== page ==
/ / The BP exhibition Indigenous Australia: enduring civilisation
The BP exhibition Indigenous Australia: enduring civilisation

The BP exhibition Indigenous Australia: enduring civilisation

Discover the remarkable story of one of the world’s oldest continuing cultures in this major exhibition.

The show is being the first major exhibition in the UK to present a history of Indigenous Australia through objects, celebrating the cultural strength and resilience of both Aboriginal peoples and Torres Strait Islanders. This culture has continued for over 60,000 years in diverse environments which range from lush rainforest and arid landscapes to inland rivers, islands, seas and urban areas today. Hundreds of different Indigenous groups live across this vast continent, each with their own defined areas, languages and traditions. 

Once the bookings has been made, tickets are non-refundable and non-exchangeable.

The use of cameras, audio, audio visual or video equipment within the Exhibition is strictly prohibited

Drinks and food must not be taken into or consumed within the Exhibition

Smoking is not permitted in any area of the Premises

Mobile phones, pagers and watches should be silenced before entering the Exhibition 

Discover the remarkable story of one of the world’s oldest continuing cultures in this major exhibition.

The show is being the first major exhibition in the UK to present a history of Indigenous Australia through objects, celebrating the cultural strength and resilience of both Aboriginal peoples and Torres Strait Islanders. This culture has continued for over 60,000 years in diverse environments which range from lush rainforest and arid landscapes to inland rivers, islands, seas and urban areas today. Hundreds of different Indigenous groups live across this vast continent, each with their own defined areas, languages and traditions.

Indigenous Australians developed sustainable ways of living from the land and sea using objects of great beauty and efficiency. From the deadly precision of a boomerang to bags and baskets for carrying water and food – essential for survival – these objects require supreme skill to design and make. In the exhibition, examples of practical objects such as spear-throwers (the ‘Swiss Army knife of the desert’) sit alongside magnificent works of art, such as Uta Uta Tjangala’s Yumari (1981) – a masterpiece now featured on the Australian passport. The oldest continuing art tradition in the world, Aboriginal art tells stories of the great ancestral beings who created the land and the people, and gave the law and lessons for living which still continue today. In contrast, the objects from the Torres Strait Islands reflect the centrality of the sea and its creatures to the Islanders’ beliefs and way of life, including spectacular turtle-shell masks used in ceremonies before the arrival of Christian missionaries. Together, the objects in the exhibition give an overview of Indigenous Australian culture throughout the continent, both remote and urban.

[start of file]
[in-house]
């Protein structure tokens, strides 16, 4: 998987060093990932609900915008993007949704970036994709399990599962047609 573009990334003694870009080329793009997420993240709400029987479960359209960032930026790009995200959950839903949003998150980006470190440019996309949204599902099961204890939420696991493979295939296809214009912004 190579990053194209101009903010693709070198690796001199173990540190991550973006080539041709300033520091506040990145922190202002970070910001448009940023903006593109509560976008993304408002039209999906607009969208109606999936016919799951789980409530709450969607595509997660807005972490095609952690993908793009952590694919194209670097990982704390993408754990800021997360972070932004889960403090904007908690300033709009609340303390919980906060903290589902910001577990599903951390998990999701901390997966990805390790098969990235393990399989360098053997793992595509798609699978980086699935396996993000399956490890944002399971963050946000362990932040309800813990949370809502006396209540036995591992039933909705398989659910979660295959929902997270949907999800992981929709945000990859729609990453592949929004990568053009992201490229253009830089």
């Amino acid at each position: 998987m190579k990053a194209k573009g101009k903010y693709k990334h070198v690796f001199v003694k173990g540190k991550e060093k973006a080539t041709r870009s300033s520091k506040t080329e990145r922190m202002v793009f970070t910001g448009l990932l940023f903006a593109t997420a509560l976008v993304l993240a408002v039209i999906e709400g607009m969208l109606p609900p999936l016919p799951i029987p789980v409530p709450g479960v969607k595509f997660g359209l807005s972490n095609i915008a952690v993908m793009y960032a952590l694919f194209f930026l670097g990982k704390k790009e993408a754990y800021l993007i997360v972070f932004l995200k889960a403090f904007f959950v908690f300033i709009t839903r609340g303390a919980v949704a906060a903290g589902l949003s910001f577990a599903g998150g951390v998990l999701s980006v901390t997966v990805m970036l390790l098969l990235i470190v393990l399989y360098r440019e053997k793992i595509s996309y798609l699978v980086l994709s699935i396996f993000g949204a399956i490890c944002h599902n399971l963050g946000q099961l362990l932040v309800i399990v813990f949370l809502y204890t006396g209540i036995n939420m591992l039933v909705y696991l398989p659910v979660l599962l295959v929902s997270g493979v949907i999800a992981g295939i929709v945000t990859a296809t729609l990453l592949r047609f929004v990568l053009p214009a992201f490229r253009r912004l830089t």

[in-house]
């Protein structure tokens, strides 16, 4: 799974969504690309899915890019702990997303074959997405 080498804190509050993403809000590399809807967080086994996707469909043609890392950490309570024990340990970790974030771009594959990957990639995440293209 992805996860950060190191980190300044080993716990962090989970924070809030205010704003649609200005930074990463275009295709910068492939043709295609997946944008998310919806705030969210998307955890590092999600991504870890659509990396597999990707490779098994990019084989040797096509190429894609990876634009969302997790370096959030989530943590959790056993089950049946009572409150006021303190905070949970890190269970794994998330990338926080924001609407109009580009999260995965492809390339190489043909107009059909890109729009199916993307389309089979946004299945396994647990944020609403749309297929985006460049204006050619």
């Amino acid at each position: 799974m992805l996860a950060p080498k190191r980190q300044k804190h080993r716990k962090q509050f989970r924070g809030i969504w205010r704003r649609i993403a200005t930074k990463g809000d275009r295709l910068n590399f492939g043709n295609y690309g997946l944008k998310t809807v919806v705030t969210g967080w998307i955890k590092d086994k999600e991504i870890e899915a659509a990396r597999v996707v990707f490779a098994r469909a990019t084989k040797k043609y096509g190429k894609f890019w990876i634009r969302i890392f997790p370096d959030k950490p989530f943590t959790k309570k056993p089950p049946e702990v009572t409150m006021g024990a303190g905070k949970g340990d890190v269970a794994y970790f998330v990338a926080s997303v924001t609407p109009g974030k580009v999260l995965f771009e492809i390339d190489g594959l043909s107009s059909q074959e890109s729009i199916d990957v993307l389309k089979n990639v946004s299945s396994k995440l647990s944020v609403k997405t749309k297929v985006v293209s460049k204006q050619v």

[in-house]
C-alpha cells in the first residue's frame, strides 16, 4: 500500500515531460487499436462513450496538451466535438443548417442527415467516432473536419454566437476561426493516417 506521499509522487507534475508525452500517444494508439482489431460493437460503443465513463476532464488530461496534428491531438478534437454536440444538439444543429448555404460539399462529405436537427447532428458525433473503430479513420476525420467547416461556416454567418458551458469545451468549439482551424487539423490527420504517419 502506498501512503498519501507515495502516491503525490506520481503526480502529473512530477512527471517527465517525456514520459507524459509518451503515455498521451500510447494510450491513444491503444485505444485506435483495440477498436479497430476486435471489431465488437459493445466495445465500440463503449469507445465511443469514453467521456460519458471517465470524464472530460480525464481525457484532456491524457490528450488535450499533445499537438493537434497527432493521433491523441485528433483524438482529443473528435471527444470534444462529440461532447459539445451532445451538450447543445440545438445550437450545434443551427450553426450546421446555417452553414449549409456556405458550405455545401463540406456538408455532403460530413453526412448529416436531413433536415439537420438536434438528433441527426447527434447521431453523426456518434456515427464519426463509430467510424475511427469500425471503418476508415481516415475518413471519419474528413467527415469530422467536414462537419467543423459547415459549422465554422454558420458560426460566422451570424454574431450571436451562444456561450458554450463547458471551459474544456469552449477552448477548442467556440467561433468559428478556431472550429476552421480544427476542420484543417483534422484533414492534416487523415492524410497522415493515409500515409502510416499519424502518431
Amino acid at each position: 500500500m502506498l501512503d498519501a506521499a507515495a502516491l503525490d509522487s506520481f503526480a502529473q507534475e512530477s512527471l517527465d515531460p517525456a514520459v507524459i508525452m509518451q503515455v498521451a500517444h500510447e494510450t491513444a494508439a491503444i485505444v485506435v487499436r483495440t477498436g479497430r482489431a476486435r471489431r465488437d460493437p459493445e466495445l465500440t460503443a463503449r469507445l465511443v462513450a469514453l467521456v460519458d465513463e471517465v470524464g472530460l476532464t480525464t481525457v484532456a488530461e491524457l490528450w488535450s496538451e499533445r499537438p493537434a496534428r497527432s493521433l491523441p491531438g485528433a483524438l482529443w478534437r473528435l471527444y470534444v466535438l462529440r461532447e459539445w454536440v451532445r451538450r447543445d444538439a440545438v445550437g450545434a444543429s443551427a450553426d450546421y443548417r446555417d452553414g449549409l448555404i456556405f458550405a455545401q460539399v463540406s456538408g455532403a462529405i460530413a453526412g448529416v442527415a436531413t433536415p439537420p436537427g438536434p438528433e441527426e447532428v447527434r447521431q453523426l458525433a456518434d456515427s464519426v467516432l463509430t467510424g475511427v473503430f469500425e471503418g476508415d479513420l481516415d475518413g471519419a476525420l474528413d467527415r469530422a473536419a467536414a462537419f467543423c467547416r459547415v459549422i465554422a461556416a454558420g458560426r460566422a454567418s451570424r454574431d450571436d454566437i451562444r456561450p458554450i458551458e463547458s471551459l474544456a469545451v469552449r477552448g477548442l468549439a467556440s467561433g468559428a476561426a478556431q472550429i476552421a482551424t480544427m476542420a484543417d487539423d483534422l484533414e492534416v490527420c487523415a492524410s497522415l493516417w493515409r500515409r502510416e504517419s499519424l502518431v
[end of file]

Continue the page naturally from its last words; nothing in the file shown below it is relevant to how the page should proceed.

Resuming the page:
The exhibition features objects drawn from the British Museum’s unparalleled collection. Many of them were collected in the early colonial period (1770–1850), and have never been on public display before. There are important loans from Australian museums and specially commissioned artworks. Many Indigenous Australians have generously contributed to the exhibition, providing information, advice and permissions. 

These objects represent the cultural continuity and resilience of these cultures since a British colony was established in Australia in 1788. The exhibition allows you to explore the complex relationships Indigenous Australians have with the natural world and how they have responded to changing historical circumstances. It is a remarkable story of how an ancient civilisation has endured and whose story is still unfolding today. 

Image credit: Kunmanara Hogan, Tjaruwa Woods, Yarangka Thomas, Estelle Hogan, Ngalpingka Simms and Myrtle Pennington, Kungkarangkalpa (detail). Acrylic on canvas, 2013. © the artists, courtesy Spinifex Arts Project.

Supported by BP

Logistics partner IAG Cargo

Organised with the National Museum of Australia


British Museum - How to get there?

Address:

British Museum, Great Russell Street, London, WC1B 3DG

Nearest Tube Station:

Tottenham Court Road

Google Map

Booking Dates

Attraction Opened: 09-Jul-2015
Booking Until: 02-Aug-2015

Opening Times

Open daily 10.00–17.30, Friday until 20.30.
Last entry 90 minutes before closing 

Age Restrictions

Child classified as 16-18 years.

Under 16s go free, call to book

Pick Up Point

Please ensure you bring your voucher confirmation e-mail to the exhibition entrance to gain admittance.